Premier colloque de l'Alliance : compte rendu des discussions

On Tuesday, 14 October 2014, the French Alliance for Sustainable Palm Oil held the conference “Sustainable palm oil in 2015: myth or reality?”. The intent of this conference was to assess the nutritional and environmental issues related to palm oil.

Approximately one hundred people attended, including health/nutrition experts, NGO representatives, companies both within and outside the agrifood industry, distributors, refiners and representatives of producer countries.  Synopsis : Guillaume Reveilhac, President of the French Alliance for Sustainable Palm Oil, and Frans Claassen, President of the European Palm Oil Alliance (EPOA), discussed the rapid progress with which the Palm Oil sector is currently reorganising, particularly following the clear commitments made by both French and European companies.

Professor Bernard Guy-Grand, Coordinator of the assessment performed by the Fonds Français pour l’Alimentation et la Santé (French Fund for Food and Health) on palm oil, then addressed the health dimensions of palm oil, again stressing that there is no proven direct link between palm oil consumption and cardiovascular risk. (See his presentation)

A conference highlight: the CREDOC* presented the results of a study on the actual consumption of palm oil by the French. Pascale Hebel, Director of the CREDOC Consumption Department, presented the results of this major study of more than 2,000 people aged three and over.
The study shows that French consumption of palm oil averages 2.8 grams per day: products containing palm oil contribute, on average, only 4% of the saturated fatty acid intake by French adults, and 7% in children. These figures definitely put to rest the misconception that palm oil is one of the main contributors to saturated fatty acid intake.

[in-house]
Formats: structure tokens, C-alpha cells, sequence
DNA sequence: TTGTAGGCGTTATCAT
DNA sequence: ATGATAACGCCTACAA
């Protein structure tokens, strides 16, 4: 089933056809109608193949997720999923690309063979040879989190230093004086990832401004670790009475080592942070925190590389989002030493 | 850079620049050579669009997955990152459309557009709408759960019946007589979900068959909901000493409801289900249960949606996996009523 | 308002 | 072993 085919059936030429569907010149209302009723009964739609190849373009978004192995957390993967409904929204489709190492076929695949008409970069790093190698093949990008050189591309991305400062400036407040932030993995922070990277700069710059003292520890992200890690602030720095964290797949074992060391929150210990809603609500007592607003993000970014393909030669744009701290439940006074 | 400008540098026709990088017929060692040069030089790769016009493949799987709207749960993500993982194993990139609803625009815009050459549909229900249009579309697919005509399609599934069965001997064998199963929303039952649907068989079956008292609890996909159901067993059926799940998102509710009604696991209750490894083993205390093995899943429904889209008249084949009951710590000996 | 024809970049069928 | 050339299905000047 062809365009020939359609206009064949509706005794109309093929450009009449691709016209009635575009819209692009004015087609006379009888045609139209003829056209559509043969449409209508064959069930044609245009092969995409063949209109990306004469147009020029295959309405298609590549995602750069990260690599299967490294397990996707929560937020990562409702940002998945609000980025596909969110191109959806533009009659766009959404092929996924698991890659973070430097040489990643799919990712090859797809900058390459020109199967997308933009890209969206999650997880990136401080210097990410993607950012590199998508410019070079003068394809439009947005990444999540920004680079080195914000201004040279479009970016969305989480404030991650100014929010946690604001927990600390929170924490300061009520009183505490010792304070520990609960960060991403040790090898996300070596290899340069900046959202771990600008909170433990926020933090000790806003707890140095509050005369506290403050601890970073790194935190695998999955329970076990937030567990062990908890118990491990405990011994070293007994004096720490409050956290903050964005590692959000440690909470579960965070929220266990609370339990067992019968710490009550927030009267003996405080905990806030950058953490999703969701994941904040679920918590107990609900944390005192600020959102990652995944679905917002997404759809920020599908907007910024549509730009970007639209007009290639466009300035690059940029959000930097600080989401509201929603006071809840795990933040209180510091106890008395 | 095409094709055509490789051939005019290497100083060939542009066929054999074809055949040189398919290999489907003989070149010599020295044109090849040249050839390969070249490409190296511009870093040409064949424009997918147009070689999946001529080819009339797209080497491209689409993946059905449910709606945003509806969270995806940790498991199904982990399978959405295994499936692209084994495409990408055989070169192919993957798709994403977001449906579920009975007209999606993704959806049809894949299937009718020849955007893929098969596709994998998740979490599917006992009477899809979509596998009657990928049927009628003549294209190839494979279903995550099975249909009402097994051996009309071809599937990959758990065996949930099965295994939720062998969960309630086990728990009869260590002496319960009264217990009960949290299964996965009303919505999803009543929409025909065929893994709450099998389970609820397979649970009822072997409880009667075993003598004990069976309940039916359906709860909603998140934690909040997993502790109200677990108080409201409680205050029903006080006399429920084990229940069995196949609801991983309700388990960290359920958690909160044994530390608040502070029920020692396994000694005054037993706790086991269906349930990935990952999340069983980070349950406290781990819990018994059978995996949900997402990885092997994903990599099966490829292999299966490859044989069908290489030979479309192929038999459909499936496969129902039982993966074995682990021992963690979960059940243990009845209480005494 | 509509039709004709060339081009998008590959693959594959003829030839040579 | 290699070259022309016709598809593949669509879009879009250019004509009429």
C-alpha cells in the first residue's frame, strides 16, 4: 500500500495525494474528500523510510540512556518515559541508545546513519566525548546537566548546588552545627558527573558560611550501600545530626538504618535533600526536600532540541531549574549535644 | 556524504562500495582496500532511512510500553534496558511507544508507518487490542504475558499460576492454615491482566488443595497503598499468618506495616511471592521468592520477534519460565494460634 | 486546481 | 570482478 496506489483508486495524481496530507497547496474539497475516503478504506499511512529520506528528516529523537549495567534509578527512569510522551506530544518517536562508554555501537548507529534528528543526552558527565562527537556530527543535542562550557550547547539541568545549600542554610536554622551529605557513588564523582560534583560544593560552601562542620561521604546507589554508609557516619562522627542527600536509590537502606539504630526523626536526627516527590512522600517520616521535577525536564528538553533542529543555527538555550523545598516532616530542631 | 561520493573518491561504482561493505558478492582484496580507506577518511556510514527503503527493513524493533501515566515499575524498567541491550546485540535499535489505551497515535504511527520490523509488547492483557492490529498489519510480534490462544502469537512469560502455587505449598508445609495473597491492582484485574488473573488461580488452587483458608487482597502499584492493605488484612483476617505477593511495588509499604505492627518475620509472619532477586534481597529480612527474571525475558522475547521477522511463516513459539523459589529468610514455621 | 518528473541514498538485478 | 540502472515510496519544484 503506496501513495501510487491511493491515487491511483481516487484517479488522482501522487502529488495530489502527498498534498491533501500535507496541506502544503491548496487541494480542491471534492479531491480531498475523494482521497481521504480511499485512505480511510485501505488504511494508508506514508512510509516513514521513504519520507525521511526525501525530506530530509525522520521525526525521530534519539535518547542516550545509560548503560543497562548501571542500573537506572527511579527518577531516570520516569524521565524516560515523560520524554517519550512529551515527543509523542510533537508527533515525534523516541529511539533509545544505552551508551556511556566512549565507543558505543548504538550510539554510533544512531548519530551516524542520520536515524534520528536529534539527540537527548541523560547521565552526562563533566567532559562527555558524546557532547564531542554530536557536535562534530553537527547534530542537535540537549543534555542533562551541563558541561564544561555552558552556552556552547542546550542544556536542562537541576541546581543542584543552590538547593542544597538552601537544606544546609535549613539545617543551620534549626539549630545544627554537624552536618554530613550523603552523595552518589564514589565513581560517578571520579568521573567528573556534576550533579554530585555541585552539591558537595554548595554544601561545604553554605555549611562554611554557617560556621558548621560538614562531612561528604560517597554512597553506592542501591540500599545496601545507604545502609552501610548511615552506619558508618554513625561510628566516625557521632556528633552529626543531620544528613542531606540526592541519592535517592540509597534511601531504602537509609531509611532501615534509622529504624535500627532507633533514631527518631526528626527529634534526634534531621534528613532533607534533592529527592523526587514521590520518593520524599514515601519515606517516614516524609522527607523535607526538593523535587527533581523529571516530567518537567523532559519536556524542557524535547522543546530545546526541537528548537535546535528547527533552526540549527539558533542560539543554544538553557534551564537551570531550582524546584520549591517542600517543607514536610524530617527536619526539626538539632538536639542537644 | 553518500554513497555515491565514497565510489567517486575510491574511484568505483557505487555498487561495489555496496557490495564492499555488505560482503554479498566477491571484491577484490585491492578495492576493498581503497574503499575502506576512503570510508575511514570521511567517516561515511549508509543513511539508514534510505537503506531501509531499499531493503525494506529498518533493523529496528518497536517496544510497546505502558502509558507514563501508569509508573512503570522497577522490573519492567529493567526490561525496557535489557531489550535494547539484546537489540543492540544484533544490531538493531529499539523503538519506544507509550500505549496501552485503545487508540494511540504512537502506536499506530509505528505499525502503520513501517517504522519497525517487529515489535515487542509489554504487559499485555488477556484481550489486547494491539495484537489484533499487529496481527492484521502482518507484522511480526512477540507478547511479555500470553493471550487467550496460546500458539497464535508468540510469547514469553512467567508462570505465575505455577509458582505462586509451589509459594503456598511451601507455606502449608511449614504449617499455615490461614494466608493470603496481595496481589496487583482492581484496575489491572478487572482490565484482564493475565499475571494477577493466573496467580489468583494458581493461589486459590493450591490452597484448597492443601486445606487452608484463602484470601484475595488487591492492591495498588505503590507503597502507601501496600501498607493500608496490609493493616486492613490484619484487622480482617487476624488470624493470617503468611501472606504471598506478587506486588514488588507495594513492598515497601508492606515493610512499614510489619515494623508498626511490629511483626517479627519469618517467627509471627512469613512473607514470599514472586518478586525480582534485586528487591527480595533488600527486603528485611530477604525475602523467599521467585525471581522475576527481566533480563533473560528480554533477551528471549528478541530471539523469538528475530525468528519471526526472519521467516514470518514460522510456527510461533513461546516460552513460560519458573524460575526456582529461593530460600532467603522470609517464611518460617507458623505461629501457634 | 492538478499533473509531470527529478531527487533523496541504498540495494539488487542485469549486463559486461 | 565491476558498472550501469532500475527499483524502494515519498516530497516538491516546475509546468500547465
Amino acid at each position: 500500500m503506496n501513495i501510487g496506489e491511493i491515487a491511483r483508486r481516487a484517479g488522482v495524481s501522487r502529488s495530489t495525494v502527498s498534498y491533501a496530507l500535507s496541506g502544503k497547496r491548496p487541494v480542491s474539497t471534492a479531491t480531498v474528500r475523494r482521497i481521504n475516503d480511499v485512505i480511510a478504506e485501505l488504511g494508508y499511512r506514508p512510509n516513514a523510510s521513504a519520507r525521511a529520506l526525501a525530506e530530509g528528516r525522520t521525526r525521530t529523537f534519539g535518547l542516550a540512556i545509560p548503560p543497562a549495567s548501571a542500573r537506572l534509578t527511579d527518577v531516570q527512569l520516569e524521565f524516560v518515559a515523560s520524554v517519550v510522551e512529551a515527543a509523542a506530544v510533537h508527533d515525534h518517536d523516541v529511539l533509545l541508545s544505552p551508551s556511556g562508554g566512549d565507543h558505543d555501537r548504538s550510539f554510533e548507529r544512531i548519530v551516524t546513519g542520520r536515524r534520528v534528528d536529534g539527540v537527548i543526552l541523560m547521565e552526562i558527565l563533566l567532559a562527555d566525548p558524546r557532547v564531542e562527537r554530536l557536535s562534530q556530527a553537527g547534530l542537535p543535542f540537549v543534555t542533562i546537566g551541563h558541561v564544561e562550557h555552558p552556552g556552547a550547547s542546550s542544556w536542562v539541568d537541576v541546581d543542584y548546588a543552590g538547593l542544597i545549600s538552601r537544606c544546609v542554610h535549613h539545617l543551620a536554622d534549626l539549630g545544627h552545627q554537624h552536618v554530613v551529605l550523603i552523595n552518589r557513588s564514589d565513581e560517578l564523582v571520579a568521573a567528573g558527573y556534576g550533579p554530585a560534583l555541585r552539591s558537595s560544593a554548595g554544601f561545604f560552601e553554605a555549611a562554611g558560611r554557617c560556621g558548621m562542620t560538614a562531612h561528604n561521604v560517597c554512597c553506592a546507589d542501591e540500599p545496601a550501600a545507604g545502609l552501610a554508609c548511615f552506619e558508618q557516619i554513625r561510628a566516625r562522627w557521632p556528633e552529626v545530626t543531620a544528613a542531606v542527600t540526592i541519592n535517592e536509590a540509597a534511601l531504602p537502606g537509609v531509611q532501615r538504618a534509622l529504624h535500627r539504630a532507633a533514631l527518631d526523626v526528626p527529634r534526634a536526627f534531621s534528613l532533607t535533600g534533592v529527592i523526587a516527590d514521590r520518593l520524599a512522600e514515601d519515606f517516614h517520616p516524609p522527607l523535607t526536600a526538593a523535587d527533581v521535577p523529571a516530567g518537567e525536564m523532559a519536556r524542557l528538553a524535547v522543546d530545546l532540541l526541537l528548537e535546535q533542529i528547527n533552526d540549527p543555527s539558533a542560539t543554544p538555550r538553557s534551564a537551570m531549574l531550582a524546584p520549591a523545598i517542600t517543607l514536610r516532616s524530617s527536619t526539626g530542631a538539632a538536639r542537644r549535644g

Lastly, Dr Patrick Serog, a physician-nutritionist, connected this information to his daily practice by presenting four consumer profiles and concluding that palm oil is a minimal part of the French diet.

Environmental issues were then discussed in connection with two presentations: first, the subject of traceability was explored with Bastien Sachet, Director of the NGO The Forest Trust (TFT), and Mickael Blais, Sustainability Project Manager at Givaudan. Both spoke of the importance of traceability in sustainable production and of requiring European companies to commit to ensuring their entire palm oil supply is 100% traceable.

Next, sustainability criteria were the subject of a roundtable featuring Jean-Manuel Bluet, Sustainable Development Director at Nestlé France, Jerôme Frignet, Greenpeace’s Forest Campaign Manager, and Dr Basiron, President of the MPOC (Malaysian Palm Oil Council). A consensus was established on the importance of clearly defining areas to be protected, educating all stakeholders, including producer countries, and reiterating that these criteria are increasingly taken into consideration by the world’s international evaluation bodies. The example of the Greenpeace-Nestlé co-construction of a

sustainable supply chain served as a reminder that everyone has an important role in the industry’s evolution.

Lastly, Hubert Omont, Coordinator for the Tropical Supply Chains at CIRAD, concluded the event by bringing discussions back to the key issue around palm oil: the importance of addressing the food needs of nine billion people by 2050. From this standpoint, with unmatched productivity among the oilseeds, but also because of the industry’s efforts over the past decade, palm oil could set the standard for other industries.

You will find a full slideshow at the following link.

**Centre de Recherche pour l’Étude et l’Observation des Conditions de Vie – the French Research Center for the Study and Observation of Living Conditions

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